Secure Your Gadgets With Mozilla's 'Privacy Not Included' List

Screenshot: Mozilla

If you need a little help figuring out how to lock down your smart home devices (or those you’re considering purchasing), Mozilla is here to help. I recommend spending some time scanning through its “Privacy Not Included” list and bookmarking the pages for any devices you own. Not only does the site round up all the critical privacy information for your own gadgets, it also gives you an idea of which devices might feel a little creepy to purchase as holiday gifts.

In other words, you might not want to buy your siblings a Facebook Portal this year. That’s not to say it’s a bad device—just that it earns top honours for being the creepiest device on Mozilla’s list, as voted by the site’s visitors. Joining it are the Ring Indoor Cam, Amazon’s Echo Show, the Google Home (surprising, given that it’s a speaker without a camera), and the Nest Cam Indoor Security Camera—to name a few.

What I like most about Mozilla’s list is that it’s not just a popularity contest. In fact, four of the five devices I just mentioned get a mark from Mozilla for meeting its “minimum security standards,” even though its users find them incredibly creepy to use:

We realise people want to just know which products are safe and which aren’t. We are Mozilla—not a consumer product review company—so we won’t say ‘Buy this, don’t buy that.’ Instead, we used our technical expertise to create a set of Minimum Security Standards we think all products should meet in order to be sold in stores. Those standards include using encryption, automatic security updates, requiring strong passwords, having a system to manage vulnerabilities, and having an accessible privacy policy.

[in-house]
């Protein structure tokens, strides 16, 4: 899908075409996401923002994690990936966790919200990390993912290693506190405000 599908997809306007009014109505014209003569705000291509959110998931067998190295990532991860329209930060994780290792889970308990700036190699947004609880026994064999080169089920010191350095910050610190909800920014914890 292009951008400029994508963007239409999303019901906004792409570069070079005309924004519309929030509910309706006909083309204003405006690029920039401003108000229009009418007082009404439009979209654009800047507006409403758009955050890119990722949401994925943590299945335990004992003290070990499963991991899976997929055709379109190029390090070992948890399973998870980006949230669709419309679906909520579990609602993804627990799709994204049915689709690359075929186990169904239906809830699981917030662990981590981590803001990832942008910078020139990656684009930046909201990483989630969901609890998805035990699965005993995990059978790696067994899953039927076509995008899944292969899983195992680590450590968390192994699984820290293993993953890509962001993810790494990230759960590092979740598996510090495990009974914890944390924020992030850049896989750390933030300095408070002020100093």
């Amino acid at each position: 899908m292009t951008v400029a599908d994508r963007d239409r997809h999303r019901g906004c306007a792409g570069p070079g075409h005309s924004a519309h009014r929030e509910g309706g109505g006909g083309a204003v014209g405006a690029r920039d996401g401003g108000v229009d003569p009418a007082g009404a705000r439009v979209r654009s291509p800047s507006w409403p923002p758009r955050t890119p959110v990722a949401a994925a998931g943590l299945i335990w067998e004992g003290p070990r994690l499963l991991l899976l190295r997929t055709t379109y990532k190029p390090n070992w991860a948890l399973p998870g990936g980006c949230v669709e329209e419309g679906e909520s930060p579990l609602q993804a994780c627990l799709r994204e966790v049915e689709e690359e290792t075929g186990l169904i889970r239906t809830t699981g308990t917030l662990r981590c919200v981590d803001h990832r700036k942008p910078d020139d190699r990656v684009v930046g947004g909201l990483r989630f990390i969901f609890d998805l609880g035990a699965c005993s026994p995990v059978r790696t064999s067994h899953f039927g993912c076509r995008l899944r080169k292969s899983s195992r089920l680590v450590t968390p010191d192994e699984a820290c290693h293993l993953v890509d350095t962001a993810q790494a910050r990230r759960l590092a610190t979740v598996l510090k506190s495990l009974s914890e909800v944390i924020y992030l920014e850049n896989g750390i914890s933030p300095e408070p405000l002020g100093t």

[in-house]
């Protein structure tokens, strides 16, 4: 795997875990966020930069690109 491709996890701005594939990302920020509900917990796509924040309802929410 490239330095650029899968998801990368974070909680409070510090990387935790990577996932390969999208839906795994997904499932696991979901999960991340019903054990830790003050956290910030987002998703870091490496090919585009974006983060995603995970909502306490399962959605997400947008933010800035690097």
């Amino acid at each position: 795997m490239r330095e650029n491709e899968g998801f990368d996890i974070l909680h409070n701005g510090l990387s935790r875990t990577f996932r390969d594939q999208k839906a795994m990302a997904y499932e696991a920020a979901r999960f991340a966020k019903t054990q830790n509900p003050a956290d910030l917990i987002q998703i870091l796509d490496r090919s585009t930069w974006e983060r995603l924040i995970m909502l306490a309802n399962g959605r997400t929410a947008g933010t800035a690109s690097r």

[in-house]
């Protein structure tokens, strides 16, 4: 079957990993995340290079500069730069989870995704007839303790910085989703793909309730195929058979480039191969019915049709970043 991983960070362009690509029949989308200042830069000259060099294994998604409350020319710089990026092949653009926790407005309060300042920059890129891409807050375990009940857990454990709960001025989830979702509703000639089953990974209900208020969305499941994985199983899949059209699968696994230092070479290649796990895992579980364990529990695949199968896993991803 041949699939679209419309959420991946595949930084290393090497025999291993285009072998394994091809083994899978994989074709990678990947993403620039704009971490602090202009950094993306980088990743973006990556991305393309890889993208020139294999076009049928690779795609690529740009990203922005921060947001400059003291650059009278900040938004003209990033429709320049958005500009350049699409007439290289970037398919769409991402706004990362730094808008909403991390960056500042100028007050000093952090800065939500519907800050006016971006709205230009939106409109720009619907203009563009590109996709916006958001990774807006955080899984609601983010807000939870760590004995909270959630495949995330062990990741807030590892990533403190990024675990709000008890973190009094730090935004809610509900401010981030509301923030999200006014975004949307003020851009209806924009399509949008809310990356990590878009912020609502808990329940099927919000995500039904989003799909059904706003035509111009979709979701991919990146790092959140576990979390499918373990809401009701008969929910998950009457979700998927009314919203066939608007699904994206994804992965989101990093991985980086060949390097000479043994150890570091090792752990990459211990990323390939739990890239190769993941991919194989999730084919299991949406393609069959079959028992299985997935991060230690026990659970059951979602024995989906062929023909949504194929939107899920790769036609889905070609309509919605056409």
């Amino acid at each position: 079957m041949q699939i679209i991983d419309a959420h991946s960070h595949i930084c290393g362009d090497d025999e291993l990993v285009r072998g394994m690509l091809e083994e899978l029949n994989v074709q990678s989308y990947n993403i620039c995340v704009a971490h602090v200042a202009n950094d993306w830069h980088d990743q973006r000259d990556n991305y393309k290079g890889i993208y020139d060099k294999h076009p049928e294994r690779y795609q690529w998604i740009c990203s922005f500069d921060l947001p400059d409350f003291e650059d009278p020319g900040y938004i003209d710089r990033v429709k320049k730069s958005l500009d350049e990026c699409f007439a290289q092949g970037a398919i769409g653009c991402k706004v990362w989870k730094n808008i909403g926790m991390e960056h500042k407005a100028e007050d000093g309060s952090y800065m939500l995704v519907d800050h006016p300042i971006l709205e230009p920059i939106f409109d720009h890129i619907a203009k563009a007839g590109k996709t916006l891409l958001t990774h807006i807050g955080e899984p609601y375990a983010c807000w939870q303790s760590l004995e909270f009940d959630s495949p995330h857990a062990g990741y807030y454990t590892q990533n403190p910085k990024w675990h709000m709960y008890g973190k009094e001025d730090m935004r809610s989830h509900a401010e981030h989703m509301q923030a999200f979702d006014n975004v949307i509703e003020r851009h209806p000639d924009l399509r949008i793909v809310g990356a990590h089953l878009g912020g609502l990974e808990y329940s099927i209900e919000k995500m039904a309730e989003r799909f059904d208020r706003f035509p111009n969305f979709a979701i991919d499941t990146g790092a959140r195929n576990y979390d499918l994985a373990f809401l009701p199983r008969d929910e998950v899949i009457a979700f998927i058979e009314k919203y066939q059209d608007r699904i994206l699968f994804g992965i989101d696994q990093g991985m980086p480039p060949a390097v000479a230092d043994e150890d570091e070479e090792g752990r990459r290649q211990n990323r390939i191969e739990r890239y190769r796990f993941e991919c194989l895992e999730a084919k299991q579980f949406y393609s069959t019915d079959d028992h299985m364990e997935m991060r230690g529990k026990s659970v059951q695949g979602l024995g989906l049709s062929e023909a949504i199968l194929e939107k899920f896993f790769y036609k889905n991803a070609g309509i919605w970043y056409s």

I also love that you can click through any product on Mozilla’s list to see a full breakdown of which parts of Mozilla’s “minimum security standards” the device does or does not meet (and why). You also get a small information box that tells you how the device “snoops” on you (if at all), as well as a fairly detailed breakdown of how a particular device (and parent company) handles various privacy-related concerns:

Screenshot: David Murphy

Mozilla also gives you direct links to the company’s privacy pages and settings (where applicable), a list of all the different ways you can contact the company if you have an issue, and a summary of the device’s creepiness in an easy-to-decipher fashion.

Screenshot: David Murphy

While my understanding is that Mozilla updates this list of devices once a year or so, I think it’s absolutely worth bookmarking the various profile pages for devices you own, might buy, or have seen your technologically challenged loved ones attempt to set up. This way, you’ll have everything you need to stay as safe and secure as possible even if you’re interested in a gadget that most other people find creepy. And for those who don’t know the first thing about privacy, and what it means for the smart device they just picked up, Mozilla’s all-in-one advice is incredibly useful—if not eye-opening.


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